In middle school, Benjamin Zawacki ’22 was diagnosed with flat feet. But when his pediatrician prescribed orthotic inserts, the orthotics themselves became a bigger problem.
“Interchanging them from shoe to shoe was the major issue and you couldn't wear it without a shoe,” Zawacki said.
When he came to UD, Zawacki decided to major in business administration and was motivated to invent his own custom orthotic insert and start a company, OrthoRev. This spring, he entered his design into the Flyer Pitch competition, an annual competition sponsored by UD’s L. William Crotty Center for Entrepreneurial Leadership and the Greater West Dayton Incubator.
His invention, the OrthoSock, a strong fabricated sock with a pocket integrated underneath the arch of the foot for a custom, 3D-printed orthotic insert designed to give superior foot support, won fourth place and $15,000.
“I’m hoping to offer an effective product for children who are feeling the same way that I was ...”
“I'm hoping to offer an effective product for children who are feeling the same way that I was with the inconveniences that one deals with when wearing traditional custom orthotics,” Zawacki said.
Zawacki said he designed the OrthoSock to provide custom support and alignment with the body’s skeletal structure. He said it possesses the competitive advantages of ease and affordability when compared to other traditional orthotics.
“It's extremely easy to use as you can wear the OrthoSock with or without a shoe and interchange it from shoe to shoe with ease,” he said.
Upon entering the Flyer Pitch competition, Zawacki developed a business plan and considered how he would sell his product, what markets he would target and how he would develop a prototype.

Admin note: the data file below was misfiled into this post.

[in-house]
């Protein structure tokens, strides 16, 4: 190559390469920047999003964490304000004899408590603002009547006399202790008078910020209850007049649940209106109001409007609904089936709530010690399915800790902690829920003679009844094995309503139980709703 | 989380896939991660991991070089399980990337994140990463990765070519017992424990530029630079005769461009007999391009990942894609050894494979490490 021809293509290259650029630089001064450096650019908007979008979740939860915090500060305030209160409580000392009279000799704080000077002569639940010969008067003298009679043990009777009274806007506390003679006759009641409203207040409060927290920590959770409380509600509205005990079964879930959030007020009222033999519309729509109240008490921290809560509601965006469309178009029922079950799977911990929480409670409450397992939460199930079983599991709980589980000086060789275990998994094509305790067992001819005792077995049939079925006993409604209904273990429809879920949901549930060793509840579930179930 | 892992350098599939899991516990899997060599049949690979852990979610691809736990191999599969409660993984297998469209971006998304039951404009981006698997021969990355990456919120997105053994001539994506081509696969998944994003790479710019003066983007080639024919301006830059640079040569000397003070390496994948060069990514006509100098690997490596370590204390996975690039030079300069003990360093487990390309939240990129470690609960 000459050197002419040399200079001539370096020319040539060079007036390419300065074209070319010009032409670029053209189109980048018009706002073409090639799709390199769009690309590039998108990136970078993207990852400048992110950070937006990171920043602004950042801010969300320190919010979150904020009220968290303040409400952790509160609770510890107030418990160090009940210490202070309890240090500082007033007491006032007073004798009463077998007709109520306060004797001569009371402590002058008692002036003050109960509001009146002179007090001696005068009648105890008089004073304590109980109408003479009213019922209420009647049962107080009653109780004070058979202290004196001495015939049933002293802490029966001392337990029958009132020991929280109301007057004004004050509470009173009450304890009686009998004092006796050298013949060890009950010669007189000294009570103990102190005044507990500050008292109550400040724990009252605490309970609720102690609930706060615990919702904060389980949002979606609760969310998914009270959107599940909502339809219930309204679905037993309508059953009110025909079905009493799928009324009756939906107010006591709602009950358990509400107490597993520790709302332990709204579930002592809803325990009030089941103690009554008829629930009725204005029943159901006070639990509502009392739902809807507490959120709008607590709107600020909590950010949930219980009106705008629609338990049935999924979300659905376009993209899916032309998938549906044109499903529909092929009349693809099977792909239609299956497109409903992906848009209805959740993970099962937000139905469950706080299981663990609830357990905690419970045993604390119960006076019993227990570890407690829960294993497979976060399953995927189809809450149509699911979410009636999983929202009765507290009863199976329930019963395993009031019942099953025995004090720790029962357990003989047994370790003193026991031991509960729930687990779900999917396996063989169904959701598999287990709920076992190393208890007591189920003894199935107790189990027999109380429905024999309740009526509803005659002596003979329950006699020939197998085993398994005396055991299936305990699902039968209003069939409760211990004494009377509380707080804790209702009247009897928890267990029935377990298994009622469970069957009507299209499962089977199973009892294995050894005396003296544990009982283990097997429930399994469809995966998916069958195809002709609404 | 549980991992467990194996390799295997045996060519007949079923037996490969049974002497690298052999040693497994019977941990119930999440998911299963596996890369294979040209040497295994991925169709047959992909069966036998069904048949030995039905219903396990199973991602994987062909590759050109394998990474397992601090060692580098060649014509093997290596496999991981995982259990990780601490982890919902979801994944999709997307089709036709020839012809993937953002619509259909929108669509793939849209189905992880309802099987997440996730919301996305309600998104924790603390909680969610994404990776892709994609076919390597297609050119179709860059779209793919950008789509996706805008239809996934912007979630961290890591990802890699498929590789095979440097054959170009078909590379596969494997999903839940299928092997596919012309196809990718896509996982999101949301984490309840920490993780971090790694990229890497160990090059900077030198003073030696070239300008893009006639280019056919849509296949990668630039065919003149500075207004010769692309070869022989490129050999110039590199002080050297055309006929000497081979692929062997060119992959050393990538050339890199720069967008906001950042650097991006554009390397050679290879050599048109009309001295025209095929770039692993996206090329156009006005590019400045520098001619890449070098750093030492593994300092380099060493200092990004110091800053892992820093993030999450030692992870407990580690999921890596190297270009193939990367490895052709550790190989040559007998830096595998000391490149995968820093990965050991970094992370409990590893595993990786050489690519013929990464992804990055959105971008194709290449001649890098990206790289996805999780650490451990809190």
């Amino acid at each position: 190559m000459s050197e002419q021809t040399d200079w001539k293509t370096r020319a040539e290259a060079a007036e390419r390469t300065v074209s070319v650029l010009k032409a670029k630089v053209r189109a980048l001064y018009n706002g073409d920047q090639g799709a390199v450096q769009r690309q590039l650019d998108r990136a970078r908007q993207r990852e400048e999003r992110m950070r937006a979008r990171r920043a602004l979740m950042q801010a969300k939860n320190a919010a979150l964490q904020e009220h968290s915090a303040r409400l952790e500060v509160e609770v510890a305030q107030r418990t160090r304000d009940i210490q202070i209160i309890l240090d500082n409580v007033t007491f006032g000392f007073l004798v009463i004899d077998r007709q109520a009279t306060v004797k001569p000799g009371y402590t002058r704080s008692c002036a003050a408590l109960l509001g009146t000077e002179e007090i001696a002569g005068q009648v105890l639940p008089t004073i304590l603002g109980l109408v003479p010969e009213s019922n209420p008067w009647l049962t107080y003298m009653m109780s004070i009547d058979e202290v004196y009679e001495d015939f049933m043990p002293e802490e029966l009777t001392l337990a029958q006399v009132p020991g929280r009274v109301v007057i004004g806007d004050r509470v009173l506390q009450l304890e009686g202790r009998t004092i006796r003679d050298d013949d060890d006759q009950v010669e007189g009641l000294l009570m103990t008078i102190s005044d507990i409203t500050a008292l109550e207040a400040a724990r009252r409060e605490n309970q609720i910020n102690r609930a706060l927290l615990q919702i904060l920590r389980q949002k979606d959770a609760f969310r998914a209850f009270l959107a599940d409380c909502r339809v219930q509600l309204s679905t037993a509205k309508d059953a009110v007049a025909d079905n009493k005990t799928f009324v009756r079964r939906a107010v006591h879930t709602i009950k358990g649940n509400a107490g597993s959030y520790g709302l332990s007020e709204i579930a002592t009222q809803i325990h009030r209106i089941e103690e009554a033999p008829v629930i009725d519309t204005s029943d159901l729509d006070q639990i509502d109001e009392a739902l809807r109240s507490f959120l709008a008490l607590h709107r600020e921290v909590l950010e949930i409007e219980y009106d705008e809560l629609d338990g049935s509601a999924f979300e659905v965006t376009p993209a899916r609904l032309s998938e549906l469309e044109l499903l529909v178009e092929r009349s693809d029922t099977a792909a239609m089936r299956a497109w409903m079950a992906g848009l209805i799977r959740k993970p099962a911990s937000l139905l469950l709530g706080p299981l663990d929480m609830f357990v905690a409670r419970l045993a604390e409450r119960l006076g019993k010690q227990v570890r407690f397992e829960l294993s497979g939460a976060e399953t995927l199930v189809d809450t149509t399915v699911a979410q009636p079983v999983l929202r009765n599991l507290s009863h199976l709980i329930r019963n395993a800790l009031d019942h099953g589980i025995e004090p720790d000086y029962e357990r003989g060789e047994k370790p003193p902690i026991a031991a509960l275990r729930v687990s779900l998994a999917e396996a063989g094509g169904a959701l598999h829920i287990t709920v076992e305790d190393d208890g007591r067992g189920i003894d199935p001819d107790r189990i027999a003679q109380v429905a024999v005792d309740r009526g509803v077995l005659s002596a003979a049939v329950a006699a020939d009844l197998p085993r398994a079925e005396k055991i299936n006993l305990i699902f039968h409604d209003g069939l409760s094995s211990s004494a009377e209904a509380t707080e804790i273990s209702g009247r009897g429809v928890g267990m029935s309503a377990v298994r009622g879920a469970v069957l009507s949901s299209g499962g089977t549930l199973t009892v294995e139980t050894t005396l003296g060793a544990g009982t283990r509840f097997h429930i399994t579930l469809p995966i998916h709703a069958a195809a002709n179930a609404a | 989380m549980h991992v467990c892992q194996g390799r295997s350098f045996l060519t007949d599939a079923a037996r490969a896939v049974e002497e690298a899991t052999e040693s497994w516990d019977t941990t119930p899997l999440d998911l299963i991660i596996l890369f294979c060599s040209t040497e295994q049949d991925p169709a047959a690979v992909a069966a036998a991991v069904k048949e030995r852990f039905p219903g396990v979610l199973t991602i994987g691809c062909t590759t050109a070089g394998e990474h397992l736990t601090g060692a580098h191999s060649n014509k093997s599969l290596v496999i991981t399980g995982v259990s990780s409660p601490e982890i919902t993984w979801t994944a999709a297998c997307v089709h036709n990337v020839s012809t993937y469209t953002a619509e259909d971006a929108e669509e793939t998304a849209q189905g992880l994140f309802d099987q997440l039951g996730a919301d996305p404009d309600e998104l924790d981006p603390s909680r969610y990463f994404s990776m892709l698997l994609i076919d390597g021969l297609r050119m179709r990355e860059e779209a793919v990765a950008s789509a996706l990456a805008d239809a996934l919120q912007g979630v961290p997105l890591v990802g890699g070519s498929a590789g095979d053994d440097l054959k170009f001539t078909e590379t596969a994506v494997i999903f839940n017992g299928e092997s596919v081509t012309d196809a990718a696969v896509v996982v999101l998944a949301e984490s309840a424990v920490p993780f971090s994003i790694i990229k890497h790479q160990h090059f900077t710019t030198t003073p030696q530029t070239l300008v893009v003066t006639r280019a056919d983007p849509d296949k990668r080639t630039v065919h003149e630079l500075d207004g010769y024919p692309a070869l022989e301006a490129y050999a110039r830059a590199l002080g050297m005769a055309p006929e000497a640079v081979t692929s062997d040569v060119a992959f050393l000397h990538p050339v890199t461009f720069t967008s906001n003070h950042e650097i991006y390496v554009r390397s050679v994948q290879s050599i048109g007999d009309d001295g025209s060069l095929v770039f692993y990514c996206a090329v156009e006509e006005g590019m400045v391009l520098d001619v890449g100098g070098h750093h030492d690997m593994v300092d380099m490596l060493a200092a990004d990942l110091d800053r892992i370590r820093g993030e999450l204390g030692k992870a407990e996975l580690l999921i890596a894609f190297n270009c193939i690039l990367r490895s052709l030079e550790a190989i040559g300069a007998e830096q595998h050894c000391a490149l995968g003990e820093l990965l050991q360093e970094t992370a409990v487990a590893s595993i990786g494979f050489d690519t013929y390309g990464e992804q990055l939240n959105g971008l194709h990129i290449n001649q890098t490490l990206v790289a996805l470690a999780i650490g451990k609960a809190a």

Once he made it through the first round, Zawacki created his orthotic prototype with the help of Sam Diller, a sophomore in the Stitt Scholars Program. The prototype used 3D printing from a Computer Aided Design model. Then, Zawacki paired the orthotic insert up with a sock that had fabric stitched to the bottom, serving as an integrated pocket.
Zawacki surveyed other people with flat feet, asking about the problems they experienced with other orthotics and if the Orthosock was a product they could benefit from. Zawacki also talked with podiatrists to improve his design.
“[Podiatrists are] the experts — they know exactly how the product should be designed and what things my product can help to aid,” he said. “I found my product can prevent heel and arch pain, future pain in your knees, your hips [and] your lower back.”
Zawacki advanced to the final stage of the competition, finalized his business plan and determined aspects that would help OrthoRev as a business, the first being “speed to market.”
He collaborated with his mentor, Tom Vogul.
“We wanted to be the first mover within the industry and that meant that I needed to have a patent, build a supply chain, and continue research and development,” Zawacki said.
The final round helped him define OrthoRev’s ultimate purpose and Zawacki applied for a patent, which is currently pending. “OrthoRev’s profitability will be a byproduct of serving both the community and society by offering revolutionary orthopedic products,” Zawacki explained.
Flyer Pitch was transformative, Zawacki said. He plans to put all of his winnings back into OrthoRev and use it to conduct more research, create and distribute more products and pay patent fees. He said he is grateful for the connections and resources from the competition, including The Hub and PNC Bank as well as the University. He said he could not have seen such success without guidance from Vince Lewis, entrepreneurial initiatives executive director for the Crotty Center.
“The love and support I have received from my family and friends has boosted my confidence ...”
“The love and support I have received from my family and friends has boosted my confidence and passion to succeed,” he said.
Zawacki is planning to use the $15,000 prize money to continue the launch of the OrthoSock while also working full time as a product manager at Medline Industries in Chicago.